The Spatialized Practices of Teaching Writing in Australian Elementary Schools: Diverse Students Shaping Discoursal Selves
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This paper discusses the teaching of writing within the competing and often contradictory spaces of high-stakes testing and the practices and priorities around writing pedagogy in diverse school communities. It uses socio-spatial theory to examine the real-and-imagined spaces (Soja, 1996) that influence and are influenced by teachers' pedagogical priorities for writing in two linguistically diverse elementary school case studies. Methods of critical discourse analysis are used to examine rich data sets to make visible the discourses and power relations at play in the case schools. Findings show that when teachers' practices focus on the teaching of structure and skills alongside identity building and voice, students with diverse linguistic backgrounds can produce dramatic, authoritative and resonant texts. The paper argues that "thirdspaces" can be forged that both attend to accountability requirements, yet also give the necessary attention to more complex aspects of writing necessary for students from diverse and multilingual backgrounds to invest in writing as a creative and critical form of communication for participation in society and the knowledge economy.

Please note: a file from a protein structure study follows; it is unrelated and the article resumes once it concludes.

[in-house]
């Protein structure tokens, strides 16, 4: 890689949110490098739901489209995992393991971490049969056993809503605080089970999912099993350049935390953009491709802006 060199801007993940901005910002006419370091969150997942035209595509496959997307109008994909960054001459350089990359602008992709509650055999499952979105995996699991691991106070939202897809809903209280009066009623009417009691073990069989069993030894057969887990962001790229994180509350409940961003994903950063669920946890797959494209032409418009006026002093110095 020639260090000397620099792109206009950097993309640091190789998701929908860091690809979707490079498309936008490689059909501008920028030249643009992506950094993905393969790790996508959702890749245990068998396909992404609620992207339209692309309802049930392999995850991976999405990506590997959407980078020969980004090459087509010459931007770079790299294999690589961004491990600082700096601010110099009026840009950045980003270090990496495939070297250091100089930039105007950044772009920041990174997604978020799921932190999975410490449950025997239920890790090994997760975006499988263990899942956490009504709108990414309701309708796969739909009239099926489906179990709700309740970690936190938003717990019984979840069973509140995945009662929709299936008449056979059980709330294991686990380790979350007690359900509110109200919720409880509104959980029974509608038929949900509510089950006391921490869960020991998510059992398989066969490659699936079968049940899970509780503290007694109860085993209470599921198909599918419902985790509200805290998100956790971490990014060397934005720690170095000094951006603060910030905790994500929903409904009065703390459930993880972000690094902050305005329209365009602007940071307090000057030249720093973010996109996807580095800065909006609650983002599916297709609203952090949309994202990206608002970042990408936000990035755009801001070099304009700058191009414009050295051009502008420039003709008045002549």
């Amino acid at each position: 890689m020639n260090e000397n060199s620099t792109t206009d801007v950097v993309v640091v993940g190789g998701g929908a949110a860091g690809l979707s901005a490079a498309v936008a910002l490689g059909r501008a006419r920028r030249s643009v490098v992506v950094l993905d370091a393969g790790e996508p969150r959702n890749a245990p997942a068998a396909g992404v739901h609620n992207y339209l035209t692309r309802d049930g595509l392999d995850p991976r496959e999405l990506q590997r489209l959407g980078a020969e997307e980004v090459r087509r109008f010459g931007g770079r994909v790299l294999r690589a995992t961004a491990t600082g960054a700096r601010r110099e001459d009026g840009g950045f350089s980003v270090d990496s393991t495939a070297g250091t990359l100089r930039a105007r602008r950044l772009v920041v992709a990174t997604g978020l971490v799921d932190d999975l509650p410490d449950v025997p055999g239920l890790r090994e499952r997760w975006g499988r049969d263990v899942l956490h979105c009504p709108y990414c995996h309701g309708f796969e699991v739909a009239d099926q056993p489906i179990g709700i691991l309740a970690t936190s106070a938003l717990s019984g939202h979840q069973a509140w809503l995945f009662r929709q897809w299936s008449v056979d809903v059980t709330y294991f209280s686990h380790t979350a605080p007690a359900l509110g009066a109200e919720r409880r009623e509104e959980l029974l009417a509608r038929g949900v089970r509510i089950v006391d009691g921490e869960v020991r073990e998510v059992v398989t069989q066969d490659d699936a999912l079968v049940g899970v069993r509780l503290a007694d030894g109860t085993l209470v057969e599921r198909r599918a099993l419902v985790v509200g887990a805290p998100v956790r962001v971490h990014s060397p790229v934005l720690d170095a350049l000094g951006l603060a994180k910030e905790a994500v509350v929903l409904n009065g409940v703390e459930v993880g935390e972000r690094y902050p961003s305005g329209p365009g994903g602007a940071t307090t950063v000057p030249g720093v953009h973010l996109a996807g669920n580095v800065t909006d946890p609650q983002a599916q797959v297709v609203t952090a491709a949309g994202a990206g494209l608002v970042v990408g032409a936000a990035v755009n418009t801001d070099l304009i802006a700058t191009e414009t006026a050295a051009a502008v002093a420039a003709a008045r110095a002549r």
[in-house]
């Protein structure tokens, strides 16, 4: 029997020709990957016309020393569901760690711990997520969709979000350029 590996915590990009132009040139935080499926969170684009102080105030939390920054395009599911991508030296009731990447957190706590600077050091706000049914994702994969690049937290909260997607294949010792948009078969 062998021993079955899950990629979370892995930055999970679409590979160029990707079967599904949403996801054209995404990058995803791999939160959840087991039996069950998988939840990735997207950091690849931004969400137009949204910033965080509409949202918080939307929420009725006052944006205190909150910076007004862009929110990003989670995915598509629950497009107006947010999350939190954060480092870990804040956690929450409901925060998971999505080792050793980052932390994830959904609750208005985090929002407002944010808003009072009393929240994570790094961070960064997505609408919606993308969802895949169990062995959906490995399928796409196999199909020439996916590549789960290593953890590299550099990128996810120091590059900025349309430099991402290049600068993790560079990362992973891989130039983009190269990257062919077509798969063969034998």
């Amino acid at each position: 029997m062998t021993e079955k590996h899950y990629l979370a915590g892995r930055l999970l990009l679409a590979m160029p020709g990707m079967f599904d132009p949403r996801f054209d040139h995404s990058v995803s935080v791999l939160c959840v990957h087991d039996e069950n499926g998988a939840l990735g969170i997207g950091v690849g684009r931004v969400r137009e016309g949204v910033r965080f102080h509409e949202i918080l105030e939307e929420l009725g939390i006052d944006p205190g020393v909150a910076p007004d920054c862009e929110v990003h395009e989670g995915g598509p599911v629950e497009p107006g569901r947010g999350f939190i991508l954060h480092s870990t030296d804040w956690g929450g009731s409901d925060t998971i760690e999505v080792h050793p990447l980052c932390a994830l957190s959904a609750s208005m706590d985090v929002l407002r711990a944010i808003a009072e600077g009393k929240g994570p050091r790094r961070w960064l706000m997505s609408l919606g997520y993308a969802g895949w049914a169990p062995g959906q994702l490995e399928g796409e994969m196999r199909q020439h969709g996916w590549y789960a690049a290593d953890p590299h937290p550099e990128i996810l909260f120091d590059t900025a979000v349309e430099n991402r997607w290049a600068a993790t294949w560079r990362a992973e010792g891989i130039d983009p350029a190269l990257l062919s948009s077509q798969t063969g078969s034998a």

Research in the Teaching of English
Copyright 2014 by the National Council of Teachers of English. Used with permission. Please refer to the journal's website for access to the definitive, published version.
English and Literacy Curriculum and Pedagogy (excl. LOTE, ESL and TESOL)